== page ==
HSE LEGALcurrents

Employers whose self-insured group health plans experienced a breach of unsecured protected health information in 2016 must act quickly to meet the March 1, 2017 deadline for reporting breaches to the Department of Health and Human Services (“HHS”). Failure to comply could be expensive. We recently reported that the HHS Offi­ce of Civil Rights announced a settlement in its first enforcement action under the HIPAA breach notification rule. (https://www.hselaw.com/blog/entry/hhs-reaches-475-000-settlement-with-health-care-system-over-late-data-breach-report). As part of that settlement, HHS required a health care network to pay $475,000 for failing to report a data breach within the timeframe required by HIPAA.

Employer group health plans are “covered entities” subject to HIPAA. If the employer’s group health plan is insured (i.e., employer pays premiums to insurance carrier, which assumes ­financial obligation to pay claims), the insurance carrier is the HIPAA-covered entity that is responsible for reporting breaches to HHS. If the employer’s group health plan is self-insured (i.e., employer retains ­financial obligation to pay claims), the employer’s plan is the HIPAA-covered entity that is responsible for reporting breaches. The third-party claims administrator (which may be an insurance carrier) is not legally responsible for ­ling breach reports with HHS and typically does not take on that responsibility under its administrative services agreement with the employer. Many employers incorrectly assume that their third-party claims administrator is responsible for ­ling the breach report with HHS. It is also important to remember that a health care flexible spending account (“FSA”) is considered a self-insured group health plan for this purpose. Breaches with respect to FSAs must also be reported to HHS.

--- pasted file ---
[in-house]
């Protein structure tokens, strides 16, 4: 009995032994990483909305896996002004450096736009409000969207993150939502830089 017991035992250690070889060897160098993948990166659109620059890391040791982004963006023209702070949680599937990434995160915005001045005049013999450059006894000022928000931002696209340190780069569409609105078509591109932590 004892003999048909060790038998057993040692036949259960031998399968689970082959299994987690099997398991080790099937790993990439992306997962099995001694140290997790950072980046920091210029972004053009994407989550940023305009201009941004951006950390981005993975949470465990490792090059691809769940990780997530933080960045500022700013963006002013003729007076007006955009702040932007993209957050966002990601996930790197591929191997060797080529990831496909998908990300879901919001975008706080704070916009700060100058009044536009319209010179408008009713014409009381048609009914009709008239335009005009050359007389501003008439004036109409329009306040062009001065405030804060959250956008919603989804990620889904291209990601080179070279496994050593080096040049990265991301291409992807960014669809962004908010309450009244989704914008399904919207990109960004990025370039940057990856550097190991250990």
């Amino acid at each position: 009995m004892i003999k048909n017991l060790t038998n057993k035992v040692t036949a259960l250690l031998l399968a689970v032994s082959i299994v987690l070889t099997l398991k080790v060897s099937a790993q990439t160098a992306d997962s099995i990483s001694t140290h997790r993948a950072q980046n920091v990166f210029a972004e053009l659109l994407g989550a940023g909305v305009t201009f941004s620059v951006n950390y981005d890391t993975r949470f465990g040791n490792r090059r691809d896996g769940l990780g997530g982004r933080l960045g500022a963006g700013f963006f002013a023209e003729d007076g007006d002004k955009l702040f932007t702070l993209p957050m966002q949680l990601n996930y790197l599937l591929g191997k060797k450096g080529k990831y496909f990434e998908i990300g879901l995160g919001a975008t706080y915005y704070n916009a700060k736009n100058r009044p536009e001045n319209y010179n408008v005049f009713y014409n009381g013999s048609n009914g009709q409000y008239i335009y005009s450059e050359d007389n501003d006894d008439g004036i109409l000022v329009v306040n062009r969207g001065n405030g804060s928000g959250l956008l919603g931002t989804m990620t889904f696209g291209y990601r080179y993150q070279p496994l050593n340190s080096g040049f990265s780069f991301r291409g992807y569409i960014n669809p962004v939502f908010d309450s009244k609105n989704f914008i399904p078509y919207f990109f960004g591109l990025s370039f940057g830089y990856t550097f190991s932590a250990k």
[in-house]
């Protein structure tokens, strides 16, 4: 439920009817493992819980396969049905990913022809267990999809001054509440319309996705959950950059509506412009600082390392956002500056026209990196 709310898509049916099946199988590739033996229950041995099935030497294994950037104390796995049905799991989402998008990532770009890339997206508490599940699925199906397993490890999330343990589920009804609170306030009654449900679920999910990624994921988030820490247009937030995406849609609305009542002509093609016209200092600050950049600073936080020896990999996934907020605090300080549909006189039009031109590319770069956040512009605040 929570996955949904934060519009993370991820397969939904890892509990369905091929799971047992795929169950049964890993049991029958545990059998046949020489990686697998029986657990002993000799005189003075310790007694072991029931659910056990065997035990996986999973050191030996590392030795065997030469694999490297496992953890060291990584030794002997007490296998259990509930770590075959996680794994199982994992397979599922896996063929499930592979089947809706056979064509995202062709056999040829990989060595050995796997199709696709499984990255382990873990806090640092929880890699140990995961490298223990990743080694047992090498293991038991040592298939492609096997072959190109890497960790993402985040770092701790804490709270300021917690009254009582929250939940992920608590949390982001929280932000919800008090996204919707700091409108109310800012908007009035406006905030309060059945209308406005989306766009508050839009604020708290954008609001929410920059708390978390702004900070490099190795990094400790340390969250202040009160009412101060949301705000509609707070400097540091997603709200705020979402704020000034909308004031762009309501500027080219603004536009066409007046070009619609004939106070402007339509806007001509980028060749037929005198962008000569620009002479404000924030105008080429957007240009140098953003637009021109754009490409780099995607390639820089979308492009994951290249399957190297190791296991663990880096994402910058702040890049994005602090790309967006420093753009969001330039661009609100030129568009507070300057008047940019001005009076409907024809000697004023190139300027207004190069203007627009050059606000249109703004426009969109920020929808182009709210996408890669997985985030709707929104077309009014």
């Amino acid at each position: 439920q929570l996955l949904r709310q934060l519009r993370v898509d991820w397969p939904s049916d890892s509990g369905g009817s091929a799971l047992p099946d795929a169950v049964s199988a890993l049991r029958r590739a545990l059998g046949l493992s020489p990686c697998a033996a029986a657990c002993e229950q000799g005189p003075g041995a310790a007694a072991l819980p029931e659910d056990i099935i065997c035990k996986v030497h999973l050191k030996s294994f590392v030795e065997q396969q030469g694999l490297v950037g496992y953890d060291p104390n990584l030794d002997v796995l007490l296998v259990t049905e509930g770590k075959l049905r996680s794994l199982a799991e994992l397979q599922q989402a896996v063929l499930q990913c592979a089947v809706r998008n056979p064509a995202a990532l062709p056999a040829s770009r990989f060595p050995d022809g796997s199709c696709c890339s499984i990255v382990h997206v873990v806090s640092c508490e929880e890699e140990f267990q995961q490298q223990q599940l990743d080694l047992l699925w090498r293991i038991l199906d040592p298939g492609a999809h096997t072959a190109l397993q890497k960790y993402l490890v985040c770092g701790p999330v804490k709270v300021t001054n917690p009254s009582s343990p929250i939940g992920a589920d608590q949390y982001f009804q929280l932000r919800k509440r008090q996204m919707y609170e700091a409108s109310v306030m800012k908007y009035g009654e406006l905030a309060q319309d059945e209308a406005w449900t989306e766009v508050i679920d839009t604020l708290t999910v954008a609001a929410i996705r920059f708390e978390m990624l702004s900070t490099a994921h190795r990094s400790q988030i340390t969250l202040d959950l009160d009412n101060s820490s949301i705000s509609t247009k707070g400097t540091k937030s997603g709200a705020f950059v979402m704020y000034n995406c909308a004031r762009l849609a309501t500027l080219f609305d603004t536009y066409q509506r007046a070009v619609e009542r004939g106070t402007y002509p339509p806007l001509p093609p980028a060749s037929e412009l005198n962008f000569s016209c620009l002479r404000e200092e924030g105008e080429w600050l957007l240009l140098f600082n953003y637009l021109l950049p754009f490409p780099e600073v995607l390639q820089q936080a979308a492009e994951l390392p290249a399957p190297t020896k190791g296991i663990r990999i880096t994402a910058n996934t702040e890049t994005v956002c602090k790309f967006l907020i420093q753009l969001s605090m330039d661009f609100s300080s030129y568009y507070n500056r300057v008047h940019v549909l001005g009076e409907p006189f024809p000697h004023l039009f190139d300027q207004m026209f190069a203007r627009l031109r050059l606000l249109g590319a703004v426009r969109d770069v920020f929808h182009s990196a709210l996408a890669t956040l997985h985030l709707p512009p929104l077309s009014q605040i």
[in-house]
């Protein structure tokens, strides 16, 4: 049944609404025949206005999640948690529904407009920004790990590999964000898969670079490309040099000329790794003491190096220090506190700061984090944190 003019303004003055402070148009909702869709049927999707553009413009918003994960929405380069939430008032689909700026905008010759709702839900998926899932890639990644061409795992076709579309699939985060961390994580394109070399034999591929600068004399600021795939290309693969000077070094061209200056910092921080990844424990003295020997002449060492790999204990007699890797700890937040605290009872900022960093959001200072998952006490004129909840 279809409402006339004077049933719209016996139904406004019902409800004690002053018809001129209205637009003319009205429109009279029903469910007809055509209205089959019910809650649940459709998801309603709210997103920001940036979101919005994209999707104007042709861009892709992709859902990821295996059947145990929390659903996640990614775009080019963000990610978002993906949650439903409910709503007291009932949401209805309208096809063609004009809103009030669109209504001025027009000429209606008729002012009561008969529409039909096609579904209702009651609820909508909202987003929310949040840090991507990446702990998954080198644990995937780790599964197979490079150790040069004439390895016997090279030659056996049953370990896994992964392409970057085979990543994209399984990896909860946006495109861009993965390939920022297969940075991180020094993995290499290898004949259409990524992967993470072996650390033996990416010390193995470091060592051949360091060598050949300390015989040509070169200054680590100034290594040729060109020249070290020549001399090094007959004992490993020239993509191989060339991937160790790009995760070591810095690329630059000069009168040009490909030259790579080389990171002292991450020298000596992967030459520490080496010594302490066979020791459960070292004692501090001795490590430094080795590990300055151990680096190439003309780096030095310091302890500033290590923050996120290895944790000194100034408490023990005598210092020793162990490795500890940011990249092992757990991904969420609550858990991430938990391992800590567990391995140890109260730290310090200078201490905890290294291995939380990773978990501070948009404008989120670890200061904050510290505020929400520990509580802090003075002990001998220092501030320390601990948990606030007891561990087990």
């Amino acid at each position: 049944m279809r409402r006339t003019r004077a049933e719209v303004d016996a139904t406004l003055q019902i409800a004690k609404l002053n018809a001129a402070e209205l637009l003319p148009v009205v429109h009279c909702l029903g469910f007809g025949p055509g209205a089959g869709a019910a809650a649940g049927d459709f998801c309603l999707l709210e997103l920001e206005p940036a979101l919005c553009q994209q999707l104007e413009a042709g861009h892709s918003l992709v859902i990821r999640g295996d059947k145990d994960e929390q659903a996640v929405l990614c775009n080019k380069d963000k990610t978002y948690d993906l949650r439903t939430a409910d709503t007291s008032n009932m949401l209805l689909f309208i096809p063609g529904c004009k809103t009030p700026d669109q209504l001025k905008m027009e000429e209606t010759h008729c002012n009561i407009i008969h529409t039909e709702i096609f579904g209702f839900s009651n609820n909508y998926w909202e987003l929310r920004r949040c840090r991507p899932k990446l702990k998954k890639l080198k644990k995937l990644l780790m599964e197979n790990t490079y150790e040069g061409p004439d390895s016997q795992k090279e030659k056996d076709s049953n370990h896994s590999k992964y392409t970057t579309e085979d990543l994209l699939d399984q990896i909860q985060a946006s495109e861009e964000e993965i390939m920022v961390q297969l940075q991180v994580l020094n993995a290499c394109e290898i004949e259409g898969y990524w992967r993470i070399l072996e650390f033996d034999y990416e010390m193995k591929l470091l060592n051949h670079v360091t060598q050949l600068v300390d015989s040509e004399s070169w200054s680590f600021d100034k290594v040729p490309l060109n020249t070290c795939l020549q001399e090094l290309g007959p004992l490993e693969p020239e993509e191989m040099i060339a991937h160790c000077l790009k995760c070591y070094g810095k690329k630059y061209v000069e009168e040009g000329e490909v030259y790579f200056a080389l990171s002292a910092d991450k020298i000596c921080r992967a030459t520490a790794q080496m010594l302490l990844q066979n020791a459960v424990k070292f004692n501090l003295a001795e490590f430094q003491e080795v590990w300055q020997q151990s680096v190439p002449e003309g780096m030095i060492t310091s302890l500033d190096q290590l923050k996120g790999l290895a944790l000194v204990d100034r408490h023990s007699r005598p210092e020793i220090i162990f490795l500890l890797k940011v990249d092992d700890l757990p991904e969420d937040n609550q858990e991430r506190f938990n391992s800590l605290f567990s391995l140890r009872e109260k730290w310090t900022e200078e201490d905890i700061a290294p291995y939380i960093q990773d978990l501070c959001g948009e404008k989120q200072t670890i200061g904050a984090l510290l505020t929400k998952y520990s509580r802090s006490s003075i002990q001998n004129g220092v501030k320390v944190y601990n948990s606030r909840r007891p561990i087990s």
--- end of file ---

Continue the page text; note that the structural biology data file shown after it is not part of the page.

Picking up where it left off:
Among other requirements, the HIPAA breach notification rule requires most covered entities to report breaches affecting fewer than 500 individuals within 60 days after the end of the calendar year in which the breach was discovered. This means that for breaches discovered in 2016 that affected fewer than 500 individuals, a covered entity must report the breach to HHS by March 1, 2017. Breaches affecting more than 500 individuals must be reported to HHS not later than 60 days following the covered entity or business associate’s discovery of the breach. Reporting is submitted online at https://ocrportal.hhs.gov/ocr/breach/wizard_breach.jsf?faces-redirect=true.

Covered entities should act fast to determine whether they experienced any data breaches in 2016, and whether they must report to HHS by the March 1, 2017 deadline. While waiting for anticipated changes to the Affordable Care Act, employers with self-insured group health plans (including any employers with a health FSA) should revisit their basic HIPAA compliance, including 

  • Reviewing and updating HIPAA policies and procedures (or drafting such documents if they do not currently exist)
  • Reviewing business associate agreements for HIPAA compliance and current best practices
  • Conducting HIPAA-refresher training for personnel with access to protected health information

We expect that the HHS Office of Civil Rights will continue its HIPAA enforcement efforts even under the Trump administration.

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